How To Nail Dressed Casual In 5 Steps

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Introducing Dressed Casual.

Vancouver is unquestionably casual when it comes to attire – the result being we perpetually feel on the verge of overdressing in a way you would never feel in Europe, New York or Montreal.  Suits are a daily ritual in certain sectors and remain appropriate in specific non-work situations but much more common is a dressed casual approach: especially in industries like advertising, technology, hospitality and real estate.  It’s a fully put together look but one that is firmly casual in its roots.

Oddly though the dressed casual look is way harder to pull off.  With a suit comes certain conventions that guide and keep you focused.  With dressed casual you’re walking a line between two styles – with this comes plenty of freedom and choice but more importantly ample opportunity to make mistakes.

Here are 5 keys to nailing the dressed casual look:

1.  Wear a jacket.

An odd jacket or blazer is the key to the dressed casual look – instantly you’re appearance is elevated a level.  Three keys in this:

The first is it’s an odd jacket – meaning the pants don’t match.  There should be no confusion thus the color, texture and pattern of the two need to be clearly different.  The second is cloth selection – smoother worsted wools are the most formal, flannels and textured wools are less so and then we have tweeds, linens and lastly cotton which is the most casual.  The last key is the jacket’s structure and length – a loose rule being the more unstructured and shorter the jacket the more casual it becomes so find the balance that works for you.

2.  Get the pants right.

Whether you’re wearing wool, cotton or denim it’s crucial to sync the fit of your pant to that of your jacket.  A jacket creates a long and lean silhouette – our pants need to do the same thing.  The most common error; too loose and too long.  We need room in the seat and quads as most of us sit for the bulk of the day.  What should be lost though is the bagginess that most guys wear from the knee down and the pooling that occurs on your shoe.  Trim it up.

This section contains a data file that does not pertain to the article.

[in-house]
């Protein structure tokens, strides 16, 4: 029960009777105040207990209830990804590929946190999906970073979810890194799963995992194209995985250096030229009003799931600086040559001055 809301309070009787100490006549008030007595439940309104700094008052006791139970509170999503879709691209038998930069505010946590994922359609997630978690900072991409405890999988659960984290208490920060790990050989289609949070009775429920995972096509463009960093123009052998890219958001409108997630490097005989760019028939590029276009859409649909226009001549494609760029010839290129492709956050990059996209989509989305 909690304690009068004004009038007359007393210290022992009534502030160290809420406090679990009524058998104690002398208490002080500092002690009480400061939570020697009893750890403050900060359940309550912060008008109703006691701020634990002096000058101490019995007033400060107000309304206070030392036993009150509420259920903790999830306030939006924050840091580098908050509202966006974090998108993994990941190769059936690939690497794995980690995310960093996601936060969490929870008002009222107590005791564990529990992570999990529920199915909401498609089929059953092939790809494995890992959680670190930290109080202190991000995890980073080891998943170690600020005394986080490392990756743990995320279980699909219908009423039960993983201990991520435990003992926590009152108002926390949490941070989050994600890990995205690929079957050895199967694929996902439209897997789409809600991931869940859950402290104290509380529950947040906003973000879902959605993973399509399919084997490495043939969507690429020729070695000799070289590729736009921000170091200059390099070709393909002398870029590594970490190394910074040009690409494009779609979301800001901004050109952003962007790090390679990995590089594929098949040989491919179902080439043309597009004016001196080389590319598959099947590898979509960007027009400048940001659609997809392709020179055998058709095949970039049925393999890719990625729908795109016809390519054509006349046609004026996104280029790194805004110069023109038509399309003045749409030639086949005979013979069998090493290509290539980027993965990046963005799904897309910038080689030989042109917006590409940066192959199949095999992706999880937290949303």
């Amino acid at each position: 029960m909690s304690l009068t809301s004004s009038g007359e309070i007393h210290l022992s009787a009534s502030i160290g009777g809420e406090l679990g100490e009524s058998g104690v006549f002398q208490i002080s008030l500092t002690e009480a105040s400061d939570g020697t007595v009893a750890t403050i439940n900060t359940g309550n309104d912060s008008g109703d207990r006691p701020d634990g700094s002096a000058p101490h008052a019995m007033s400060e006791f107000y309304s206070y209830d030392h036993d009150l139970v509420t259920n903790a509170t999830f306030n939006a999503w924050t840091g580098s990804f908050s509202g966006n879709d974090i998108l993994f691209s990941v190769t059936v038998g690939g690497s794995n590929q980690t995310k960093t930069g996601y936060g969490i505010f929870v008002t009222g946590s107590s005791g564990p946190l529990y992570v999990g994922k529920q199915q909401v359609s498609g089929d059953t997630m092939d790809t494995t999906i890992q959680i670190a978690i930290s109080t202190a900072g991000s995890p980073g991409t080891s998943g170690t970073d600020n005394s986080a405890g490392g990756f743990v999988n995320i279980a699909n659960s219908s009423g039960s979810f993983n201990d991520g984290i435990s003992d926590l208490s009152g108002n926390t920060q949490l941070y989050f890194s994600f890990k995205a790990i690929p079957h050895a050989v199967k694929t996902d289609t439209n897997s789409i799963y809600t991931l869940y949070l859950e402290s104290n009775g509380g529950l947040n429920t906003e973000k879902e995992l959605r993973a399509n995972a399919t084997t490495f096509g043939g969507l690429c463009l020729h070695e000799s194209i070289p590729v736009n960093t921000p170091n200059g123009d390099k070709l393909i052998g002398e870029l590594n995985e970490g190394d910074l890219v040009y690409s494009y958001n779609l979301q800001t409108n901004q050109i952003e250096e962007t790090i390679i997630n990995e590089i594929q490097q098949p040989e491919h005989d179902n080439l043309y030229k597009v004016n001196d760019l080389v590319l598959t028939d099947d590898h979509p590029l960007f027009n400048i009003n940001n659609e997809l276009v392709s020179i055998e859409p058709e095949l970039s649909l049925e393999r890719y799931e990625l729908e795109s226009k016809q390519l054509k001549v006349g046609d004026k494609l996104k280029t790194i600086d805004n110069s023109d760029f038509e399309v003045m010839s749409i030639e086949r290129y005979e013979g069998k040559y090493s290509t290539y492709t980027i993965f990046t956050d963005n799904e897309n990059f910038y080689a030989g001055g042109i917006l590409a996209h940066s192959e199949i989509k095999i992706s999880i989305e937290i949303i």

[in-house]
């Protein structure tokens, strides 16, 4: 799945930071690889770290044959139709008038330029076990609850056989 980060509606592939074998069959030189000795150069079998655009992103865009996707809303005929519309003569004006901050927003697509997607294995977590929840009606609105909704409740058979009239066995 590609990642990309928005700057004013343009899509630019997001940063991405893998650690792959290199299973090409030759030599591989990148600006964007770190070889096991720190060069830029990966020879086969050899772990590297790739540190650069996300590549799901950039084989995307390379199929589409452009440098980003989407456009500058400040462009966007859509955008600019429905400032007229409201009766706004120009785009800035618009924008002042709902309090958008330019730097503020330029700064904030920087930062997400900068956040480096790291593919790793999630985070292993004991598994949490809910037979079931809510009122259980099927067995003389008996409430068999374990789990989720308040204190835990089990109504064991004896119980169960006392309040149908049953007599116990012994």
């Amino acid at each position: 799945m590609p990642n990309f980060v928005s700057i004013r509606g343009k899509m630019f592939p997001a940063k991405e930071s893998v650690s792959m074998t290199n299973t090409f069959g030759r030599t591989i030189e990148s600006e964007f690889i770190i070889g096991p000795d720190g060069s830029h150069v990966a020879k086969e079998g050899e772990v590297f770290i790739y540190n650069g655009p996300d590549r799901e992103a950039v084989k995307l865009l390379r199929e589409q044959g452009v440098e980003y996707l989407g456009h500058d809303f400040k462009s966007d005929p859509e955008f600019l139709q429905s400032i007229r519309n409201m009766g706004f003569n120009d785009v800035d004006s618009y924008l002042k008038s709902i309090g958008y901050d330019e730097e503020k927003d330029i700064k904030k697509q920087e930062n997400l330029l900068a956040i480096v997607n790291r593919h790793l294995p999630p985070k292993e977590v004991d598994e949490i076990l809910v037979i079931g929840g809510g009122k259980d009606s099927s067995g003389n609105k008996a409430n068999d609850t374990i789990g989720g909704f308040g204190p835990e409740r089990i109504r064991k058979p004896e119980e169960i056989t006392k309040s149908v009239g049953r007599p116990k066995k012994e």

3.  Wear a collar.

You would think this is obvious but I see a lot of jackets worn over t-shirts out there.  Without doubt a collar elevates your look to the next level – depending on execution it can lean towards a more formal look or it can be quite casual.  A warning though – a polo shirt doesn’t always count.  There is what I refer to as a dress polo and then there are golf shirts.  If your polo is like the one below then go ahead.

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4.  Mix and match.

This refers to texture of cloth, layers and a little bit of color – notice how that is listed last.  Color is often pushed as the first way to spice up your look – I couldn’t disagree more.  When used well color can definitely add to a look but it’s the blending and layering of different textures that makes things visually appealing.  In the images above and below you see exactly that – a cashmere sweater under a textured wool, flannel paired with a smooth worsted wool, cotton with a dressed up denim.  It’s the subtlety that is so crucial – play around a bit and learn what looks best to your eye.

5.  Shoes make the man.

The saying might be a bit over the top but shoes absolutely complete the finished product.  And with trimming down your pants and removing the pooling at your ankles your shoes are now prominently on display which means they cannot be an afterthought.  Suede chukkas, classic lace-ups, loafers – the ones shown are a just few examples of the options available to you.  Look for a post next week when I’ll go over the range of shoes you need to have on hand.  At a minimum though – keep them polished and well loved.

Take care – and as always if you have any questions don’t hesitate to get in touch.


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